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Posted By Topic: Black Switchboard Panel

Jan 31 2019 13:35

So circa 1970s build, black panel behind cover with all the fuse holders etc mounted to it.

Need to drill some holes in it for a couple of new circuits. Precautions? Real question; will this contain Asbestos?

Jan 31 2019 14:28

They usually do.

I inderstand th WorkSafe have a paper of the precautions to use when a very limited number of holes for new equipment is required.

Use of shaving foam was a way previously approved, this method may have been changed in recent times. Put the form in the hole or adjecent to the hole(s) being drilled to catch the dril swarf and then dipose of the foam and swarf details for the type of hazardous substance.

Feb 01 2019 19:51

I just hold the hoover nozzle beside any hole I'm drilling in the stuff - I mean what are the chances of a fleck of it getting up yer nose and killing ya? Harden up.

Feb 01 2019 21:19

Except those fine particles not stopped in the bag are now spreading around the room for others to suffer from. The days of "Harden Up" are long gone. There's a reason asbestos is treated with respect!

Feb 01 2019 23:11

Its such evil stuff that it's still being mined flat out round the world.


Feb 02 2019 10:17

Despite what several Worksafe people have said in seminars; I don't believe swarf drilled from "zealite" or similar black-panel switchboards is "friable" asbestos capable of releasing loose fibres.
It's just ACM, with the asbestos particles still bound into the swarf particles. So basic procedures to capture the swarf and dispose of it are all that's required.

Capture is easy, and shaving foam works pretty well; especially if you tape an envelope below the hole to catch anything that falls. And there's no licence required for quantities under 10 m2.

Disposal is another matter, Like asbestos, ACM can only legally be disposed of to special approved landfills, and that costs. Assuming you can even find one anywhere near you. I suspect most just chuck it in the skip; though some might take the trouble to bag it first.

There's hugely more danger from "millboard" lining of switchboard cavities, and from old fuses with woven asbestos bedding for the fuse wire, and from old water-heater flexes with asbestos thermal insulation around the cores (also used as lagging on some older HWCs. All of which ARE friable asbestos. Which no-one is allowed to 'remove' without a licence, and an approved supervisor, and giving Worksafe 2 weeks' notice. The HSW Asbestos Regs are designed around large quantities of asbestos / ACM. They simply do not work for the sorts of small quantity asbestos removal electricians are likely to be dealing with: "Sorry Mrs Jones, can't fix your water heater for a couple of weeks, you'll just have to have cold showers until I get a 3-person team in to remove 500 mm of flex".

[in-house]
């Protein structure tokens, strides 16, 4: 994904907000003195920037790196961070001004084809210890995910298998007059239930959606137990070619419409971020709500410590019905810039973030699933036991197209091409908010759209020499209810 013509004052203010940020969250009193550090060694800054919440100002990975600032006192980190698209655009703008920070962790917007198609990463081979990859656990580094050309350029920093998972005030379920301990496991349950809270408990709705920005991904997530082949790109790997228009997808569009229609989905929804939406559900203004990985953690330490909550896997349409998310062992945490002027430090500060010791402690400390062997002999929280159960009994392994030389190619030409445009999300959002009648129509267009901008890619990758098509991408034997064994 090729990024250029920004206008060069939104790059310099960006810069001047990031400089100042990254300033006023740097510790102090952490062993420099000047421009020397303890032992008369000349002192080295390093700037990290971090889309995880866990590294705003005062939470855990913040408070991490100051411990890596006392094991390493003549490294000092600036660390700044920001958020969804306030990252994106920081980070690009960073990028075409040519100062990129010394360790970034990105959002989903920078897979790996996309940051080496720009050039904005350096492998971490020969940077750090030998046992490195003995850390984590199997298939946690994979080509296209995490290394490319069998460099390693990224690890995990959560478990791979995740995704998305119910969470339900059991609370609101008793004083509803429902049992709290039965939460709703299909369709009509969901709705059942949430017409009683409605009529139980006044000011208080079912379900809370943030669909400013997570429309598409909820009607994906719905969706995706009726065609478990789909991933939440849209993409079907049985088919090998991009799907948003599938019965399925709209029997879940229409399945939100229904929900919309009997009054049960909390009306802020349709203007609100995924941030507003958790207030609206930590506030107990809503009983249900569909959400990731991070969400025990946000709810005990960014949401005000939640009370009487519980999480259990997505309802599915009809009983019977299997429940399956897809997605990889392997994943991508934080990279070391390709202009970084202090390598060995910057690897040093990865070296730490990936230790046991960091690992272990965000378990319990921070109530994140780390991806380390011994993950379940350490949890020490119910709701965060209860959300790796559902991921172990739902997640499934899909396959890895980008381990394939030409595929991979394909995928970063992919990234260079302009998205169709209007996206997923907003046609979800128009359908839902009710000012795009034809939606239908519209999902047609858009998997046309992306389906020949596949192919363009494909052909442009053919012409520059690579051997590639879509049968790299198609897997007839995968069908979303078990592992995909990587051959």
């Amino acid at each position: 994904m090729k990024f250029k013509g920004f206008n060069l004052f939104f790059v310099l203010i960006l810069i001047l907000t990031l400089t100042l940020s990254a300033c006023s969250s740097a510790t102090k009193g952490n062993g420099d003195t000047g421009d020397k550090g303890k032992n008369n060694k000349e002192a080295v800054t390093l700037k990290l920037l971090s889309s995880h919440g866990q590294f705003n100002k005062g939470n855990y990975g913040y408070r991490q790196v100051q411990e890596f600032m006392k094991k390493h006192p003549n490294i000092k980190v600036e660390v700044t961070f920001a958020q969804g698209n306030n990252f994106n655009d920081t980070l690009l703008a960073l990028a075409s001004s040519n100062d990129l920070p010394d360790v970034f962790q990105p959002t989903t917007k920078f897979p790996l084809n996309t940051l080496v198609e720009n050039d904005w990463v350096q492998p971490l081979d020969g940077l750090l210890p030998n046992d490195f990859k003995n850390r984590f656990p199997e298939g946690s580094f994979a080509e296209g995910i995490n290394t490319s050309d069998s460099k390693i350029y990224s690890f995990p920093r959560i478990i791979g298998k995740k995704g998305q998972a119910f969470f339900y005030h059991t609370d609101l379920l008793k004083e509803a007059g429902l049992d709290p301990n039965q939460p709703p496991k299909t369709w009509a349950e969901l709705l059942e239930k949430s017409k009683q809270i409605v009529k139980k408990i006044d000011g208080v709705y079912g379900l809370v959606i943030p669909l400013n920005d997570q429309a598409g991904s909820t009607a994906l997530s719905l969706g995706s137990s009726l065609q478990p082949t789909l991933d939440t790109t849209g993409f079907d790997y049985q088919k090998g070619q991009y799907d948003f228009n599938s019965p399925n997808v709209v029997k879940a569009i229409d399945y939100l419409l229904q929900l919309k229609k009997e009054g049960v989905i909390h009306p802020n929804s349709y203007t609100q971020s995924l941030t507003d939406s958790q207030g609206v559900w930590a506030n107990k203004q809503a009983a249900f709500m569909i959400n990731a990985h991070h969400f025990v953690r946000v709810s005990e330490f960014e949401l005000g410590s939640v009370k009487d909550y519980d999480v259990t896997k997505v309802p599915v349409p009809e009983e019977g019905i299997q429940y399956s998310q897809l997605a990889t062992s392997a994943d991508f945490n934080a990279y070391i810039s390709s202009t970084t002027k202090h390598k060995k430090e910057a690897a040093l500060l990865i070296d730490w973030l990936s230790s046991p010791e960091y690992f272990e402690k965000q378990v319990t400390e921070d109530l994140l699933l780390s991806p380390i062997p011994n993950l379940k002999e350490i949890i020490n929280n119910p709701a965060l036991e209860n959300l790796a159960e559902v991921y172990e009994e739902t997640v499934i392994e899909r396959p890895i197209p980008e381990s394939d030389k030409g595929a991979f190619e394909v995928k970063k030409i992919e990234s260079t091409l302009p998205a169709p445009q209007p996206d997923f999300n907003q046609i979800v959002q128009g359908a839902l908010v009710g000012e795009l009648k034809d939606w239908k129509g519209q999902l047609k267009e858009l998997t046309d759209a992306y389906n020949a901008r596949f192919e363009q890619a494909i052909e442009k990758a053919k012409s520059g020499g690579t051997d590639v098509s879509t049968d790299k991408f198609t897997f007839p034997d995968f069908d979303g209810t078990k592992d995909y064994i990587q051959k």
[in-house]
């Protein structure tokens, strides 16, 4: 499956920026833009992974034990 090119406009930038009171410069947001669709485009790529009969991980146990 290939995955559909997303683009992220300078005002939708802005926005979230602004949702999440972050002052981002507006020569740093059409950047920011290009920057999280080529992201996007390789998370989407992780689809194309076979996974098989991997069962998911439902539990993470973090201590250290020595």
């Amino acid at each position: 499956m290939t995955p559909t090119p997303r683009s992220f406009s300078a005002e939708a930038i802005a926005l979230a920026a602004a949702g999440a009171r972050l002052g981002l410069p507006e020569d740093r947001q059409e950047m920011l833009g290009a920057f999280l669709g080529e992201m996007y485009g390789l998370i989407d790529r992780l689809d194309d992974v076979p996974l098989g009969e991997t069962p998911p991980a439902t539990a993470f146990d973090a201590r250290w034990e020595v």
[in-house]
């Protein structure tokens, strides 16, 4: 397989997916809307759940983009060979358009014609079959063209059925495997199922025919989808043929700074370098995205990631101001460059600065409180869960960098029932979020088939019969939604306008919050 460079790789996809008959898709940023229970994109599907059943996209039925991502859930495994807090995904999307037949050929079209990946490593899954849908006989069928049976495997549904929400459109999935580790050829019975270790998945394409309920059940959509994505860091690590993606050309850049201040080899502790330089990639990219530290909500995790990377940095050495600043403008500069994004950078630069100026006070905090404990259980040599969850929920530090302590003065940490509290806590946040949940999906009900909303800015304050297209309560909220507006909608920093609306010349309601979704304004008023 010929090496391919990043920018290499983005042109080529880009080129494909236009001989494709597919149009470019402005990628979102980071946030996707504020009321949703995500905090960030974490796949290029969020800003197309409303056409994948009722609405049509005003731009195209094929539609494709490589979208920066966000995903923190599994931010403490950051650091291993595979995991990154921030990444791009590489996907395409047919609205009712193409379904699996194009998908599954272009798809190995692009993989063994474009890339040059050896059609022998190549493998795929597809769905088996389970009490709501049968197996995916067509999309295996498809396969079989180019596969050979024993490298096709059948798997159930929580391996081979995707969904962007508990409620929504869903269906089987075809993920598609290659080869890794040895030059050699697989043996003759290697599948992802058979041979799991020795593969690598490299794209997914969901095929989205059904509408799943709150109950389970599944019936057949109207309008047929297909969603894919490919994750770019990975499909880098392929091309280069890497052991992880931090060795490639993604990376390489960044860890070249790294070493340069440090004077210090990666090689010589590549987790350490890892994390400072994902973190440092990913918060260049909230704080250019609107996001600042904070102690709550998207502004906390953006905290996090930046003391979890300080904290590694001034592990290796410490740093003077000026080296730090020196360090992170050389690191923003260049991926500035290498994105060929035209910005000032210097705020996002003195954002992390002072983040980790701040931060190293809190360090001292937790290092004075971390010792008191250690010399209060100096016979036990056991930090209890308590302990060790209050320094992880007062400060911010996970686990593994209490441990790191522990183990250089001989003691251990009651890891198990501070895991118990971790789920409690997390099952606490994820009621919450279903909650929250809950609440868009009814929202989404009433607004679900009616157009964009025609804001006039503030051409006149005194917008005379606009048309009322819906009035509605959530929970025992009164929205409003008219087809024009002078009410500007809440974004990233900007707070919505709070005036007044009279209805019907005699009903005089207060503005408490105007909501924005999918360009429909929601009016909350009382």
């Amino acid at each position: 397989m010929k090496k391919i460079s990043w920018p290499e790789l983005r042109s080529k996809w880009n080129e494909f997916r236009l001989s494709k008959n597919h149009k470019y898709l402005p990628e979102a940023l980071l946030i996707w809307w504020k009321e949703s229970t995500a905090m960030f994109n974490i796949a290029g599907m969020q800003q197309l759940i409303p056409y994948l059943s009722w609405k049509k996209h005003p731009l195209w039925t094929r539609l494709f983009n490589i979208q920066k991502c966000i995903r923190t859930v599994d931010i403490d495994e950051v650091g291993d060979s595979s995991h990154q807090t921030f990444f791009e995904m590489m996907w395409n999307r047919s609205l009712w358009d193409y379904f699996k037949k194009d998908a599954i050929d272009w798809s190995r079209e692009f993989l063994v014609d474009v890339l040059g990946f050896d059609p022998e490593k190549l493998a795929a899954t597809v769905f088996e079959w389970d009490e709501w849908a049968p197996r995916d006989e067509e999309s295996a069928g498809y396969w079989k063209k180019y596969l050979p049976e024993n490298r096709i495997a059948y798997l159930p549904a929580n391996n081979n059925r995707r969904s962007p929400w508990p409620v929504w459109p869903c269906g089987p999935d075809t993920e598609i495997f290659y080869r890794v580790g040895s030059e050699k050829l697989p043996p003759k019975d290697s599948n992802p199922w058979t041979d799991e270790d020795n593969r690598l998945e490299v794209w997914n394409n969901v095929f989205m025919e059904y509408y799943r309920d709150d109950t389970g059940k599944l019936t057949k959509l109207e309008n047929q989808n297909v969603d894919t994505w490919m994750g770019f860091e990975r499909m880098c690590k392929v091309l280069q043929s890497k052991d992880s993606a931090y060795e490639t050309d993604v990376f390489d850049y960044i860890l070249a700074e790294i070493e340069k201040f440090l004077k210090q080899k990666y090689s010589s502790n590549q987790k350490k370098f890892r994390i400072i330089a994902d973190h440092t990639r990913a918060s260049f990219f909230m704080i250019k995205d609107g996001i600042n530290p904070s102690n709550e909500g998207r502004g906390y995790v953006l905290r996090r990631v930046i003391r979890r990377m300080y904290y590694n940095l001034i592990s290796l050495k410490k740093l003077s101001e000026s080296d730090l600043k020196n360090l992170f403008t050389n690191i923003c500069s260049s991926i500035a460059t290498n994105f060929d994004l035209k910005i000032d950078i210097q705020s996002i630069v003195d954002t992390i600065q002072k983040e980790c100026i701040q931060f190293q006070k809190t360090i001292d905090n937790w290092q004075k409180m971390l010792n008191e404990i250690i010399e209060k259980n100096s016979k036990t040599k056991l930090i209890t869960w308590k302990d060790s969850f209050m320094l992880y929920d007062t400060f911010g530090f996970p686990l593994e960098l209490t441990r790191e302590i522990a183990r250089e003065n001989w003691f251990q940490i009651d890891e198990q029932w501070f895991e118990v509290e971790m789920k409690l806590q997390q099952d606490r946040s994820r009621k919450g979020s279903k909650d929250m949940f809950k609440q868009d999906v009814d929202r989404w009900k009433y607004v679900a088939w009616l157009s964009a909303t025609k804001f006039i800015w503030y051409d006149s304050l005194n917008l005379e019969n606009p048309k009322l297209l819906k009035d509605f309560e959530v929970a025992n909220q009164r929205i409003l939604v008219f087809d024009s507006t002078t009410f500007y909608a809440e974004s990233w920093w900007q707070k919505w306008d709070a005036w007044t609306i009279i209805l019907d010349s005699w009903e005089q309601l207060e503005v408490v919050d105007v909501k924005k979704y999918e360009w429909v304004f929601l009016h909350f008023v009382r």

But while they may be completely impracticable for our trade, they are Regulations, ie law; and if we break them we can be fined substantial ammounts. So a good idea to at least download them; and have a read Pretty dry reading, difficult to get your head around; much worse than our ESRs.

And worth taking some precautions; since they don't cost much (money or time). I know some metering companies 'require' sparkies to provide full taped-down ground sheets, moonsuits, masks, etc before they'll even unscrew a meter from black-panel. Ridiculously over the top. And all started because some slack muppet couldn't be arsed cleaning up after themselves; left the swarf on the floor. And their customer was a scientist who wanted to know what this black stuff all over his floor was.


Feb 02 2019 12:02

It's good to see the industry has imbraced proper safety measures over the last 10 or so years. Ever since the Pike River mine disaster (and the Christchurch earthquakes) I've seen big improvements in site safety and awareness of health issues esp airborne nasties like asbestos and silicone dust from concrete.

Having said that though we could sharpen up a bit more on some installation practices. We could double bag an old Ausbestos panel and dispose of it at a proper dump; but then at another house install an ducted extract fan and cut a big hole with a jigsaw in an outside soffit which could possibly contain asbestos.

Feb 02 2019 12:06

The asbestos content of those boards is allegedly minimal. It has to be in fine dust form to harm you so drilling it is unlikely to create that if you have a sharp drill bit. Using grease, tooth paste or shaving foam with a bag below the hole to catch the bits is going to reduce the risk even more. Just don't use a grinder or a sander on it and you will be taking all necessary precautions in my opinion. What we should all be more concerned about is silica from drilling and cutting concrete. How many people have ever worked on a site where there are people cutting and surfacing concrete crating large clouds and piles of concrete dust? How many of us drill a hole in concrete without a mask then blow the dust out of the hole? Silica is supposedly causing more instances of lung disorders and death than asbestos currently is. It is also supposedly faster acting than asbestos.

Feb 11 2019 05:39

We work with these boards most days the industry safety standards have changed in the last couple of years. It is your responsibility to follow the processes required to protect workers and the customers also. Using shaving foam and drilling the hole slowly preventing air particles a mat on the floor. any residue should be properly bagged , removed and disposed of appropriately